Wheel manufacturing is completely different, and Grove offers wheels in cast magnesium, cast aluminum, and billet aluminum. So what’s the difference?
The magnesium wheels are sand cast, which is cheaper than billet since there is both less machining (for example, the interior of the wheel is largely left in the raw cast condition) and less material cost since very little of the casting gets lost to machining. However, the material properties are not as good as wrought bar stock. Because of that, cast wheels are designed to a safety factor of 2.0 vs. 1.5 for billet.
In comparison, billet stock can be 6-12 inches in diameter, much of which must then be machined away. “The other way to build them is a forging, which is better, but it is very, very costly,” says Grove. “Although that gives the proper grain flow when you do that.”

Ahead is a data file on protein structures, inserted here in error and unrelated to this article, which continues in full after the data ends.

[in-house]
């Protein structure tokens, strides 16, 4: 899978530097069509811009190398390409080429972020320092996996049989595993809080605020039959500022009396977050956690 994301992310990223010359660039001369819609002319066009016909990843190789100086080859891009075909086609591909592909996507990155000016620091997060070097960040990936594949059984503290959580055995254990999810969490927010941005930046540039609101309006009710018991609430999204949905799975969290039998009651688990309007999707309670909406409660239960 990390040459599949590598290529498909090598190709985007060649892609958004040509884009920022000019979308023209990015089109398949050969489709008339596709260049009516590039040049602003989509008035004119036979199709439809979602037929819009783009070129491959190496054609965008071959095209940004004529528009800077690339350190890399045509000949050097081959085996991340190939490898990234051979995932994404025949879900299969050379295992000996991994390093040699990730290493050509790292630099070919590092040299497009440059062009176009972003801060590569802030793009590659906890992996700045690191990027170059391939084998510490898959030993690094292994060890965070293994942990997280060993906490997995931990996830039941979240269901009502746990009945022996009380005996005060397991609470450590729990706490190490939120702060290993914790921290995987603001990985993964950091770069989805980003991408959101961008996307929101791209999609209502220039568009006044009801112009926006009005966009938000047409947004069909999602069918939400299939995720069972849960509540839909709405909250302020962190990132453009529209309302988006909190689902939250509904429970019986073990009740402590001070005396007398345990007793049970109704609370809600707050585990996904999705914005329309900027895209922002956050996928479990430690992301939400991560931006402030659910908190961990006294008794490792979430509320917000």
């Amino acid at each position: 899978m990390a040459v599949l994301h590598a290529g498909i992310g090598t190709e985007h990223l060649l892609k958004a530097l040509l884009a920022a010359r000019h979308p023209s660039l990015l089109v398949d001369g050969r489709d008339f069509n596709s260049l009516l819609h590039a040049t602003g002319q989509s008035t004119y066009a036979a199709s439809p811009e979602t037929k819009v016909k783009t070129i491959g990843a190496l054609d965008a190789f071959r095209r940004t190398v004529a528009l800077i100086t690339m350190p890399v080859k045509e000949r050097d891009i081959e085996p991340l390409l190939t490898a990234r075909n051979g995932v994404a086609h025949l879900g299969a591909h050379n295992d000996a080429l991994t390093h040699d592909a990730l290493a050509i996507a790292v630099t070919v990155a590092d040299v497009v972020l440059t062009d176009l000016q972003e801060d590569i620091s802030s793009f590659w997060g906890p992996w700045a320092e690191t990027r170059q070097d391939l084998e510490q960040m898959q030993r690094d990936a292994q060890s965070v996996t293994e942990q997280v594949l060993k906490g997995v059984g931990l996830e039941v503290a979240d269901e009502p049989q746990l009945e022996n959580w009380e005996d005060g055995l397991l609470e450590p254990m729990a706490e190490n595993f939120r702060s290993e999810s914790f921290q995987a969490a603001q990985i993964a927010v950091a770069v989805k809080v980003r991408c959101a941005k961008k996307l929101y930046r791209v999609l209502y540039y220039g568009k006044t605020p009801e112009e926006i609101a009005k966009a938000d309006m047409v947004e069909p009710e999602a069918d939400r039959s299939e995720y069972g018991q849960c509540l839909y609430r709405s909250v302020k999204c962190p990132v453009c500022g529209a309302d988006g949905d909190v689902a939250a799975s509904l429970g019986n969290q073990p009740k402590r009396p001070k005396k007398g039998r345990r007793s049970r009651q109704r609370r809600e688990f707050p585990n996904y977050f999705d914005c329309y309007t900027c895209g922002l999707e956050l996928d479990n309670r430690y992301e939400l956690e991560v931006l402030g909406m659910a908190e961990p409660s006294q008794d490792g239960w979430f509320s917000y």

Material selection is largely a matter of sales volume, although environmental factors can play a part as well. For low-volume wheels, billet is usually used, whereas for high volume wheels it makes sense to invest in a casting. “In some cases where weight is a big deal, but we want to stick with aluminum, I can make it out of billet for almost the same weight as a magnesium part [since the aluminum billet only needs a safety factor of 1.5 as compared to the safety factor of 2.0 for magnesium, which makes the metals more equal on a strength-to-weight basis], but you have the benefit of aluminum not being so corrosive like the magnesium is,” says Grove. “For example, all of the wheels that go on floats and amphibians have to be aluminum; you can’t use magnesium there.” For calipers, magnesium is also the preferred material where possible, though again sales volume might dictate using aluminum.